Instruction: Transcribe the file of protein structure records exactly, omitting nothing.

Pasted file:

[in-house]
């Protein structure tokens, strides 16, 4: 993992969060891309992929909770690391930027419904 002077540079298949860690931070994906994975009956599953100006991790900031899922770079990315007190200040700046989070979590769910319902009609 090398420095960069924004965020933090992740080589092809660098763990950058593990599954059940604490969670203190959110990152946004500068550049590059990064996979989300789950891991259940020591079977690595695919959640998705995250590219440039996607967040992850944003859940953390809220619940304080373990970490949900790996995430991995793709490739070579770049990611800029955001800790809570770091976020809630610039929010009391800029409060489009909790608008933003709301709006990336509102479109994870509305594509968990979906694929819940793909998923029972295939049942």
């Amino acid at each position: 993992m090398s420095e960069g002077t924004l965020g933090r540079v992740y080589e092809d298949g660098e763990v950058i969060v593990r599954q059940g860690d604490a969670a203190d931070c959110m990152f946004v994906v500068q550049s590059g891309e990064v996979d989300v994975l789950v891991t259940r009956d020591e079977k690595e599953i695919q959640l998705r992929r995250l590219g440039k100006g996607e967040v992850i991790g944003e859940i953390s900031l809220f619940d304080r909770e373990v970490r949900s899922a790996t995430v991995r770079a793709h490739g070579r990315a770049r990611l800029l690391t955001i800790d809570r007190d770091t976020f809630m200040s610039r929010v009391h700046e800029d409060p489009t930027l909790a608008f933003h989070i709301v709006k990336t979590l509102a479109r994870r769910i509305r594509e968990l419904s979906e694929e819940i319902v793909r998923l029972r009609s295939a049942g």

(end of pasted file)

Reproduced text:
[in-house]
């Protein structure tokens, strides 16, 4: 993992969060891309992929909770690391930027419904 002077540079298949860690931070994906994975009956599953100006991790900031899922770079990315007190200040700046989070979590769910319902009609 090398420095960069924004965020933090992740080589092809660098763990950058593990599954059940604490969670203190959110990152946004500068550049590059990064996979989300789950891991259940020591079977690595695919959640998705995250590219440039996607967040992850944003859940953390809220619940304080373990970490949900790996995430991995793709490739070579770049990611800029955001800790809570770091976020809630610039929010009391800029409060489009909790608008933003709301709006990336509102479109994870509305594509968990979906694929819940793909998923029972295939049942």
């Amino acid at each position: 993992m090398s420095e960069g002077t924004l965020g933090r540079v992740y080589e092809d298949g660098e763990v950058i969060v593990r599954q059940g860690d604490a969670a203190d931070c959110m990152f946004v994906v500068q550049s590059g891309e990064v996979d989300v994975l789950v891991t259940r009956d020591e079977k690595e599953i695919q959640l998705r992929r995250l590219g440039k100006g996607e967040v992850i991790g944003e859940i953390s900031l809220f619940d304080r909770e373990v970490r949900s899922a790996t995430v991995r770079a793709h490739g070579r990315a770049r990611l800029l690391t955001i800790d809570r007190d770091t976020f809630m200040s610039r929010v009391h700046e800029d409060p489009t930027l909790a608008f933003h989070i709301v709006k990336t979590l509102a479109r994870r769910i509305r594509e968990l419904s979906e694929e819940i319902v793909r998923l029972r009609s295939a049942g």